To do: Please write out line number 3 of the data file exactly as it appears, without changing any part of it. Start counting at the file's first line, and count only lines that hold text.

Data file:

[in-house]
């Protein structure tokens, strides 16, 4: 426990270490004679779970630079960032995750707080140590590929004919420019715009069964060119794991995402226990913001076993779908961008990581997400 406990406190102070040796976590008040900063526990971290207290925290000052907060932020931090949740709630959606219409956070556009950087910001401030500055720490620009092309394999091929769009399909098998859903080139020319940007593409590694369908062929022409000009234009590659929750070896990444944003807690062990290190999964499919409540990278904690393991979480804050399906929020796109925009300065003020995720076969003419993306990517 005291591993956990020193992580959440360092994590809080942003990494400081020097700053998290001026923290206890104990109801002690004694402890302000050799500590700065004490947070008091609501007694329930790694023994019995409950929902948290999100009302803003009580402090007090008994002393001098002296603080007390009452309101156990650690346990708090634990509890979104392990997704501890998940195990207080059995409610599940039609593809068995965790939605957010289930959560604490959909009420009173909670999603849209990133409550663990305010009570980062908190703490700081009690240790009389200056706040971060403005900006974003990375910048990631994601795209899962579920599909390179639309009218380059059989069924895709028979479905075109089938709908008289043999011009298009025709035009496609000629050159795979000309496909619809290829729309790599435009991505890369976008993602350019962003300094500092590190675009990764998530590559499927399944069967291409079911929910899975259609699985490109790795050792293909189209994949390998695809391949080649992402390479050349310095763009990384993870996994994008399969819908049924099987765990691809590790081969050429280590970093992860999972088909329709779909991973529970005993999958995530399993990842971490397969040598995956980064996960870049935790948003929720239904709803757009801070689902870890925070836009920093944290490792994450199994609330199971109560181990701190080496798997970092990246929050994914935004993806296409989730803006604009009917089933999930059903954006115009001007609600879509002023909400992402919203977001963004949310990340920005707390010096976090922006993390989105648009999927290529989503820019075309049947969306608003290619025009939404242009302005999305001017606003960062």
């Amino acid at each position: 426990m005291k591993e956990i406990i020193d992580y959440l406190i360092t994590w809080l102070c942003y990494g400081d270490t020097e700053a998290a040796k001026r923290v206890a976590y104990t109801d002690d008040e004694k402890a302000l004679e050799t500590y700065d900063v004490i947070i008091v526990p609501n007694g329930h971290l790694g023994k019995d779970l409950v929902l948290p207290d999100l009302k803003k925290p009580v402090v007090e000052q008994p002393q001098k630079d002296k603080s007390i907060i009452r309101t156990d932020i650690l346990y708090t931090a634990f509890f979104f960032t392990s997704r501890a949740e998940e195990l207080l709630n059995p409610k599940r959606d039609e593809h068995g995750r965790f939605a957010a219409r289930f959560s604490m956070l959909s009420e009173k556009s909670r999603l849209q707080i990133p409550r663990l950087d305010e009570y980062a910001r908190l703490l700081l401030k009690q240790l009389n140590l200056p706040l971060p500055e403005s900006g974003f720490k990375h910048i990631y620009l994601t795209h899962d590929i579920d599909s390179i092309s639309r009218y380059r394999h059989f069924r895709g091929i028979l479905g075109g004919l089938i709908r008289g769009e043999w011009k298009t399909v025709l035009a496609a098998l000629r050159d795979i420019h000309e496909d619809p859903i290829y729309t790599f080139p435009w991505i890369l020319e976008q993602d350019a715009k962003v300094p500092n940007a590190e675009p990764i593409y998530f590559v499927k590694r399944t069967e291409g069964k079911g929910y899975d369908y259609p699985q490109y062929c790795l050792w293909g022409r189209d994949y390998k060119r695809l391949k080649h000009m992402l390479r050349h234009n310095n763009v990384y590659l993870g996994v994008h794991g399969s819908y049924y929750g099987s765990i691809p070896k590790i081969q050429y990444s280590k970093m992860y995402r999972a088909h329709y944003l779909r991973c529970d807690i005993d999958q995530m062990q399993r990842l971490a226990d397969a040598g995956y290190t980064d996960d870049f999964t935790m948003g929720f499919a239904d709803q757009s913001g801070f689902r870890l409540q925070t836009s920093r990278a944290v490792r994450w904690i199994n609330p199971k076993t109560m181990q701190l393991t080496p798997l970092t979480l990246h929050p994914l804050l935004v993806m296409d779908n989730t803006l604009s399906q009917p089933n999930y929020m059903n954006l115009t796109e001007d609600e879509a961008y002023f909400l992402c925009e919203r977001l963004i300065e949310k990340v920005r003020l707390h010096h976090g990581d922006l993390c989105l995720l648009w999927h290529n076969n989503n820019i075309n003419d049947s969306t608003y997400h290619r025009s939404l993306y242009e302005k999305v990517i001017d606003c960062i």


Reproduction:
């Amino acid at each position: 426990m005291k591993e956990i406990i020193d992580y959440l406190i360092t994590w809080l102070c942003y990494g400081d270490t020097e700053a998290a040796k001026r923290v206890a976590y104990t109801d002690d008040e004694k402890a302000l004679e050799t500590y700065d900063v004490i947070i008091v526990p609501n007694g329930h971290l790694g023994k019995d779970l409950v929902l948290p207290d999100l009302k803003k925290p009580v402090v007090e000052q008994p002393q001098k630079d002296k603080s007390i907060i009452r309101t156990d932020i650690l346990y708090t931090a634990f509890f979104f960032t392990s997704r501890a949740e998940e195990l207080l709630n059995p409610k599940r959606d039609e593809h068995g995750r965790f939605a957010a219409r289930f959560s604490m956070l959909s009420e009173k556009s909670r999603l849209q707080i990133p409550r663990l950087d305010e009570y980062a910001r908190l703490l700081l401030k009690q240790l009389n140590l200056p706040l971060p500055e403005s900006g974003f720490k990375h910048i990631y620009l994601t795209h899962d590929i579920d599909s390179i092309s639309r009218y380059r394999h059989f069924r895709g091929i028979l479905g075109g004919l089938i709908r008289g769009e043999w011009k298009t399909v025709l035009a496609a098998l000629r050159d795979i420019h000309e496909d619809p859903i290829y729309t790599f080139p435009w991505i890369l020319e976008q993602d350019a715009k962003v300094p500092n940007a590190e675009p990764i593409y998530f590559v499927k590694r399944t069967e291409g069964k079911g929910y899975d369908y259609p699985q490109y062929c790795l050792w293909g022409r189209d994949y390998k060119r695809l391949k080649h000009m992402l390479r050349h234009n310095n763009v990384y590659l993870g996994v994008h794991g399969s819908y049924y929750g099987s765990i691809p070896k590790i081969q050429y990444s280590k970093m992860y995402r999972a088909h329709y944003l779909r991973c529970d807690i005993d999958q995530m062990q399993r990842l971490a226990d397969a040598g995956y290190t980064d996960d870049f999964t935790m948003g929720f499919a239904d709803q757009s913001g801070f689902r870890l409540q925070t836009s920093r990278a944290v490792r994450w904690i199994n609330p199971k076993t109560m181990q701190l393991t080496p798997l970092t979480l990246h929050p994914l804050l935004v993806m296409d779908n989730t803006l604009s399906q009917p089933n999930y929020m059903n954006l115009t796109e001007d609600e879509a961008y002023f909400l992402c925009e919203r977001l963004i300065e949310k990340v920005r003020l707390h010096h976090g990581d922006l993390c989105l995720l648009w999927h290529n076969n989503n820019i075309n003419d049947s969306t608003y997400h290619r025009s939404l993306y242009e302005k999305v990517i001017d606003c960062i």